DARLINGTON manager Alun Armstrong witnessed his side surrender a two goal lead to lose 4-2 at Gateshead and he put that down to David Wheater’s injury in the second half and ‘schoolboy’ errors in defence.

Four goals in the last 30 minutes ensured the Heed kept their place at the top of the National League North table but now leaves the Quakers with a mountain to climb in their remaining four games of the season if they want to climb into the play-offs. The first of those comes against second placed Brackley this weekend.

The away side surged into their early lead through Nathan Lowe’s stunning free-kick and Jack Lambert’s penalty but as the game wore on, they were hit by consistent attacks from Mike Williamson’s side.

“The first hour we were really comfortable and I thought we were deservedly leading the game.” Armstrong told the Northern Echo.

“We nullified Gateshead, a really good side who like to play their football and we got them frustrated. There wasn’t any issues and then the big man (David Wheater) gets a little tweak in his groin so he comes off.

“We replace him but then it unfortunately falls to pieces. It’s not nice when it happens. You can see it and people are still doing schoolboys errors unfortunately which cost you the game.”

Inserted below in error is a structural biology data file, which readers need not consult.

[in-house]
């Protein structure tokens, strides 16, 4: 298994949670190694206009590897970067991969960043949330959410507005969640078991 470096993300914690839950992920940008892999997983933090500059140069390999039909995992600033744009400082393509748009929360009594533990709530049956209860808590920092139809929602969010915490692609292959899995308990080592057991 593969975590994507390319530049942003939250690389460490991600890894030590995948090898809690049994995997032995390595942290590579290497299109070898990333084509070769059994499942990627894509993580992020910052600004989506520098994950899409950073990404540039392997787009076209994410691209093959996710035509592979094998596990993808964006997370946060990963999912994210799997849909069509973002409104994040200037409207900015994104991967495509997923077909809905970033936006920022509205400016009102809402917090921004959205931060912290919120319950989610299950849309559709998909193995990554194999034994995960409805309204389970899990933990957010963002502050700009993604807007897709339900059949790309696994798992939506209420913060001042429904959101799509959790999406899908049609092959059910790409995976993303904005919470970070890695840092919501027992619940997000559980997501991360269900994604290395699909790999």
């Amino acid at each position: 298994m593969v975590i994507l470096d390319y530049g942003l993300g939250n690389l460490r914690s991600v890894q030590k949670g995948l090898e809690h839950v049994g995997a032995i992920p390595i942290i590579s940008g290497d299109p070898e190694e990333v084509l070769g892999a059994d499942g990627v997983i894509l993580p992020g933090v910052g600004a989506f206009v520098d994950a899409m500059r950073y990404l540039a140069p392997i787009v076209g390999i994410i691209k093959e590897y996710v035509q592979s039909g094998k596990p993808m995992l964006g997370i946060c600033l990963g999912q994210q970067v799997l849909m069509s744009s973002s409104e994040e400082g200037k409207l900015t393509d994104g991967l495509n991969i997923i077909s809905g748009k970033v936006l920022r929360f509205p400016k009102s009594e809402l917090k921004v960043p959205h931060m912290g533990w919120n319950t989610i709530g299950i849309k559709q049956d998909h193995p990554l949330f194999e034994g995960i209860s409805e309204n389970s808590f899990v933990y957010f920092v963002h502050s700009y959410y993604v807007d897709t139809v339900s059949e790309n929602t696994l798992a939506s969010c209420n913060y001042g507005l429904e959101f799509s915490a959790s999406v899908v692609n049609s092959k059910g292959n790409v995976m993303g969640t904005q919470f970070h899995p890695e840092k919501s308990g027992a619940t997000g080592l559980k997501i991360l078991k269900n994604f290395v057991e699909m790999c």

Gateshead have earned themselves a reputation for playing attacking football which has seen them net over 100 times in the league this season. But they found more joy away from their usual slick style of play and found their way through more conventional routes to the disappointment of the Quakers boss.

“The first one (goal) was some good clever play but we get caught on the wrong side. The last three, all three, were abysmal. You’d have a go at your kids in school football for defending like that. It was just watching balls over the top, a headed clearance and kicked clearance.

“Being underneath the ball as a centre half is just unbelievable. So really bad defensively when you look at them three goals but for an hour we were so comfortable. Never saw that coming at all. It just shows you how big Wheats is for us.

“He organises everything and puts himself in proper positions. I say to some of the lads that are learning, you have got to look at that. He’s so calm and his positional sense is unbelievable. You could see in the first half that he didn’t take any privileges and he was clearing the ball in defence. Defend first and that’s what we never did in that last half an hour.”